Does the term "person" have a specific legal definition, other than such as may be found in a normal English dictionary? If so, what is it, and can it include a company?

Especially in the context of the text of statutory instruments.

2 Answers 2


In statutory instruments and delegated legislation in the UK, the default definition of person "includes a body of persons corporate or unincorporate" (Interpretation Act 1978, Schedule 1; and see s. 23A which exempts much of the Act from applying to acts of the Scottish Parliament; but see the Interpretation and Legislative Reform (Scotland) Act 2010 for an equivalent definition and scheme).

Sections 5 and 11 of the Interpretation Act say that that definition applies to Acts and delegated legislation unless the contrary intention appears.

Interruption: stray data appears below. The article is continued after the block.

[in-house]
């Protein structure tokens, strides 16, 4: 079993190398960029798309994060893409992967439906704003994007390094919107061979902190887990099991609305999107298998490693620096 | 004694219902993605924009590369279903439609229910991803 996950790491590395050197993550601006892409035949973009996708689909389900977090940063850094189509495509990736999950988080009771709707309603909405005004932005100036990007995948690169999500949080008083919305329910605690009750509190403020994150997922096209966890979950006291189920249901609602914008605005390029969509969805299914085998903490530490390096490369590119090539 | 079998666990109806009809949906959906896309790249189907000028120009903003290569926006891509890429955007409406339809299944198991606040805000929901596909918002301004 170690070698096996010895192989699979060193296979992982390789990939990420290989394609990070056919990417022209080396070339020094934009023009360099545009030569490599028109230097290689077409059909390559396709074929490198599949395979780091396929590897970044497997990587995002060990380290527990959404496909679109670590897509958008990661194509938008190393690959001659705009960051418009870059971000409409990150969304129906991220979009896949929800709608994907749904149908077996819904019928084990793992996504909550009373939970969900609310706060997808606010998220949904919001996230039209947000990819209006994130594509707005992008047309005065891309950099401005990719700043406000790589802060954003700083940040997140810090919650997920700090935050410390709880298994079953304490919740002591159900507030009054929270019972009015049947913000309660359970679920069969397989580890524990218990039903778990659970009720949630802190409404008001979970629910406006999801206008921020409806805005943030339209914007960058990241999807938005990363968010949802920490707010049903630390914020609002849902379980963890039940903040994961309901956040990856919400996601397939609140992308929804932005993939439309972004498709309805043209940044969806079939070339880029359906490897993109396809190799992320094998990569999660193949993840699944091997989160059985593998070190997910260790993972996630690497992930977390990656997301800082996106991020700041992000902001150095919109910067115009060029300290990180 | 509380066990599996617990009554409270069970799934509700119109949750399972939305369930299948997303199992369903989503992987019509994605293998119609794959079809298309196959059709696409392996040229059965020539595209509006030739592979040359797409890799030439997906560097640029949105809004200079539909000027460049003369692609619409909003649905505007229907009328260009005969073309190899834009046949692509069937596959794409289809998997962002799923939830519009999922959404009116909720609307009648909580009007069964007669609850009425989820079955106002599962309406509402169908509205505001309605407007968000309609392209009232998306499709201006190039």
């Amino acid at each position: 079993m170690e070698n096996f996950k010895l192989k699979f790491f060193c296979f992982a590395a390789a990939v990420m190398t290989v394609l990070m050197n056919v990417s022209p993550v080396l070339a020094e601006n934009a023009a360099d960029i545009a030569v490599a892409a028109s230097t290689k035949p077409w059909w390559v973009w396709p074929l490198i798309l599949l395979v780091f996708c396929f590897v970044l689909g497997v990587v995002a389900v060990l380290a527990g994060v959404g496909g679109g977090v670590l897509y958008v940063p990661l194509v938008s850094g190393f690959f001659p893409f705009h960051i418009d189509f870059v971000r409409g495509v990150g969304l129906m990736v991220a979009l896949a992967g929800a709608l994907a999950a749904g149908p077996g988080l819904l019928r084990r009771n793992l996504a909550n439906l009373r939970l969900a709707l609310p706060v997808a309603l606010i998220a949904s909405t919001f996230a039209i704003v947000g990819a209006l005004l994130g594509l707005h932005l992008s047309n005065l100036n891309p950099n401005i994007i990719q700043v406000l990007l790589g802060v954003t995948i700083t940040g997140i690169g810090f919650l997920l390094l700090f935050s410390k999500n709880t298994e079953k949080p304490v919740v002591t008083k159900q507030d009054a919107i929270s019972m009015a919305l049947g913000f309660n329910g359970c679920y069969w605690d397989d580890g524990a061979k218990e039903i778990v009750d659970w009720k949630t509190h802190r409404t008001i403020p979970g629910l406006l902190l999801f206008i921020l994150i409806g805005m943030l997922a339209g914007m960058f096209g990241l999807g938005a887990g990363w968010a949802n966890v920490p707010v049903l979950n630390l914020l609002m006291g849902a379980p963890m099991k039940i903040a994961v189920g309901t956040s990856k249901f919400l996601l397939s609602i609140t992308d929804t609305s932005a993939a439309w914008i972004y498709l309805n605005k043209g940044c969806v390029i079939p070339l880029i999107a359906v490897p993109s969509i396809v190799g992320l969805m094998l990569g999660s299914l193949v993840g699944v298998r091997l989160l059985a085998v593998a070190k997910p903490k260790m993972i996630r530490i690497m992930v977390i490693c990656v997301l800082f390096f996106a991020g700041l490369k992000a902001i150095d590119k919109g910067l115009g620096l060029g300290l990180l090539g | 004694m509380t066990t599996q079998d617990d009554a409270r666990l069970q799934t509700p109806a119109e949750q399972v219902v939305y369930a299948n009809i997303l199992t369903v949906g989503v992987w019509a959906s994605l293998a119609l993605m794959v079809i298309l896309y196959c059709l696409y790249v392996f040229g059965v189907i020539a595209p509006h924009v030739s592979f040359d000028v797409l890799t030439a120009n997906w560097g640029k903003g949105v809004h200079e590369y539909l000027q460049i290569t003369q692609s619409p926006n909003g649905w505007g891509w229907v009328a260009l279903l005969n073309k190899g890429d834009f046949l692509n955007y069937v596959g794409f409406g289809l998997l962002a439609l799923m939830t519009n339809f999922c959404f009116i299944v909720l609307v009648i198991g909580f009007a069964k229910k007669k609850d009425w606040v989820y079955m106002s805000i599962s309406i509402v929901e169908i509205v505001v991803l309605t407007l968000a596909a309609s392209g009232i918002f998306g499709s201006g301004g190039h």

5. Definitions. In any Act, unless the contrary intention appears, words and expressions listed in Schedule 1 to this Act are to be construed according to that Schedule.

11. Construction of subordinate legislation. Where an Act confers power to make subordinate legislation, expressions used in that legislation have, unless the contrary intention appears, the meaning which they bear in the Act.

As an example of finding a "contrary intention", an act prohibits the sale of tobacco to "a person under the age of 18 years." This has been interpreted to mean a "real human being" under the age of 18 (London Borough of Merton, R (on the application of) v Sinclair Collis Ltd, [2010] EWHC 3089 (Admin)).

  • 2
    +1. Examples of where "the contrary intention appears" include statues that refer to an "adult" person, a person having reached a certain age, or a "natural" person.
    – JBentley
    Commented Dec 10, 2022 at 13:09

Person means legal person

This includes companies as well as other artificial persons along with natural persons.

You must log in to answer this question.

Not the answer you're looking for? Browse other questions tagged .